Download Free PyDarkTheme – Dark Theme for Python
A day after I wrote this article, I went back to write code for a packaged installer for PyDarkTheme. Basically, what’s in the rest of the article, but ready to install package.
Check out the DOWNLOAD LINK HERE
Python for 3Ds Max in Dark Theme. Save your eyes!
The Scripting Editor in 3Ds Max has always been too bright and straining for my eyes. After a few hours of coding with the default theme, I often experience eye fatigue.
There’s no fix for this yet?
Fortunately, the Maxscript side has already been fixed thanks to the invention of the DarkScintilla script by spacefrog. This has saved so many eyes, including mine.
However, there is still no solution for Python for 3Ds Max. Whenever I write Python for 3Ds Max, I either switch back and forth between Visual Studio Code and 3Ds Max or just deal with the light theme in 3Ds Max, even though it’s not my preference.
But fear not, fellow coders! I have a solution. I will fix this issue myself!
Let’s get started!
Step 1: Locate the settings
Start by going to the script editor, go to Tools menu. Here’s you’ll see
- User Options File
- Global Options File
Well, the User Options File and Global Options File are global, but in specific language like MAXScript or python, if you make changes in the settings, it’ll override any global settings.
Since we don’t want to adjust any other language but Python, we’re going to use python.properties.
Step 2: Have a look
Once you’ve already selected, the settings should look something like this.
On the top, you’ll see the path where this config file exists. Now, you can’t really edit this file since it’s inside C:Program Files.
You’ll need Admin Access. We have 2 choices.
- Open 3Ds Max by right click + Run as Admin.
- Run VS Code as admin and open the file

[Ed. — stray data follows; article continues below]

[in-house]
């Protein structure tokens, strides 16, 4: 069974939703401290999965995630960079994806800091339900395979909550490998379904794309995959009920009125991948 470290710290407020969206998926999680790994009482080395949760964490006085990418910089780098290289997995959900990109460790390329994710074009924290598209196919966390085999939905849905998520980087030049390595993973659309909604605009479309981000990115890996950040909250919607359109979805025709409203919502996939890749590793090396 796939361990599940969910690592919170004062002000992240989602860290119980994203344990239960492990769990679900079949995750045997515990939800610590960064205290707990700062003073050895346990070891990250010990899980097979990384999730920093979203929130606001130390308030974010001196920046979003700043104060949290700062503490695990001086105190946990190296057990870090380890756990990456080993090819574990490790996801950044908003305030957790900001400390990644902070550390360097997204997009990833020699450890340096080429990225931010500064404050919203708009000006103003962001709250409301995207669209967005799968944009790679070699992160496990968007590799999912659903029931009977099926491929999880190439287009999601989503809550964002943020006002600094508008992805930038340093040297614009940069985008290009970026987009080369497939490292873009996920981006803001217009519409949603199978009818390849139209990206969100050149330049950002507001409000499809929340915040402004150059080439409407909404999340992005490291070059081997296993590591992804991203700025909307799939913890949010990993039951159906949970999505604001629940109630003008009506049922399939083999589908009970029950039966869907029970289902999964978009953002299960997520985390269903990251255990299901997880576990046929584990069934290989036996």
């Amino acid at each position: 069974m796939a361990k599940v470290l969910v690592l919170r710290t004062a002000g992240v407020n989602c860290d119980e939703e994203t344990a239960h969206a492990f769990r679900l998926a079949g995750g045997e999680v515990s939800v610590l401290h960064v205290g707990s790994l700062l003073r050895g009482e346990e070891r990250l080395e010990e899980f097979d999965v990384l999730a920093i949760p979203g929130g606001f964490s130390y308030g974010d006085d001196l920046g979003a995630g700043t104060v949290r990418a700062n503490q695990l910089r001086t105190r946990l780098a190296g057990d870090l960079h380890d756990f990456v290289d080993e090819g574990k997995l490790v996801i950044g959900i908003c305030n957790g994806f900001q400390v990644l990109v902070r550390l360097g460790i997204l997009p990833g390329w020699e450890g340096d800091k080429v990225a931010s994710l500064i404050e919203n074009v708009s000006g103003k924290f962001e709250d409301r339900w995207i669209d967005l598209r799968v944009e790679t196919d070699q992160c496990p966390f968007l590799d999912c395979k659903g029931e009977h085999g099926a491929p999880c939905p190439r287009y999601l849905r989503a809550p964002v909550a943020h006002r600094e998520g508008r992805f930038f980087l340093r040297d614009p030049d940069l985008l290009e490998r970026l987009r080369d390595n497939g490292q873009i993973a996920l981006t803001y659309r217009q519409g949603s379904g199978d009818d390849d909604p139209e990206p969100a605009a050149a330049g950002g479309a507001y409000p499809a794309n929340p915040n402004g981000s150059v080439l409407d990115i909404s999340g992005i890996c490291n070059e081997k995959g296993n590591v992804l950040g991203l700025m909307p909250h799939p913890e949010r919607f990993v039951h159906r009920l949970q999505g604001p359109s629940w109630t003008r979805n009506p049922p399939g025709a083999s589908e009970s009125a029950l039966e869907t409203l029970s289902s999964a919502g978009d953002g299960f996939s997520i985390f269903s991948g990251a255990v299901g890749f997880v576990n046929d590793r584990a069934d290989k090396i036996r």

I’ll use the latter method, but it’s pretty much the same idea.
Step 3: Dark Theme Begins!
FYI, I’m using 3Ds Max 2023, so, if it’s not exactly the same, should still work. Right in the python.properties file, you want to skip to around line 54 where it starts with the styling. It should look something like this.
Here we want to add the first biggest thing, the background color and the default font. Initially, there’s no “style.python.32” and Python just uses the global parameter.
# Python styles style.python.32=$(font.base),fore:#ffffff,back:#24262b
The rest is pretty straightforward with the comment explanation.
Step 4: Full Code
Here’s my full code, so, you can just replace your original value with mine as a starting point, then adjust it to what you like!
# Python styles style.python.32=$(font.base),fore:#ffffff,back:#24262b # White space style.python.0=fore:#808080 # Comment style.python.1=fore:#709e69,$(font.comment) # Number style.python.2=fore:#ff7e00 # String style.python.3=fore:#ff6387,$(font.monospace) # Single quoted string style.python.4=fore:#ea575e,$(font.monospace) # Keyword style.python.5=fore:#00ffde,bold # Triple quotes style.python.6=fore:#84d2ca # Triple double quotes style.python.7=fore:#8a73a9 # Class name definition style.python.8=fore:#5ebdff,bold # Function or method name definition style.python.9=fore:#fff59e,bold # Operators style.python.10=fore:#ffc800,bold # Identifiers style.python.11=fore:#ffffff # Comment-blocks style.python.12=fore:#9c9c9c # End of line where string is not closed style.python.13=fore:#fe809e,$(font.monospace),back:#5e2727,eolfilled # Highlighted identifiers style.python.14=fore:#bfd867 # Decorators style.python.15=fore:#2eddbe # Matched Operators style.python.34=fore:#2cff9e,bold style.python.35=fore:#a8ff2c,bold # Braces are only matched in operator style braces.python.style=10
VS Code normally save automatically, so, you can just close it down once you’re done.
Step 5: Close and reopen
This setting doesn’t update in real-time. You must close 3Ds Max and reopen it to see the changes.
Once you re-open it, Voila! Python for 3Ds Max in Dark theme!
Not only does a dark theme make you look cooler (because let’s face it, we all want to look cool while coding), but it also saves your precious eyes from the torture of bright white screens. Plus, it gives off a mysterious vibe that makes people think you’re some kind of coding ninja.
So, let’s ditch the light theme and embrace the darkness. Your eyes will thank you, and you’ll finally be able to code without feeling like you’re being blinded by the light. Trust me, once you go dark, you’ll never go back.
Don’t forget to check out some other cool scripts of mine like Quick UVW Randomizer Script!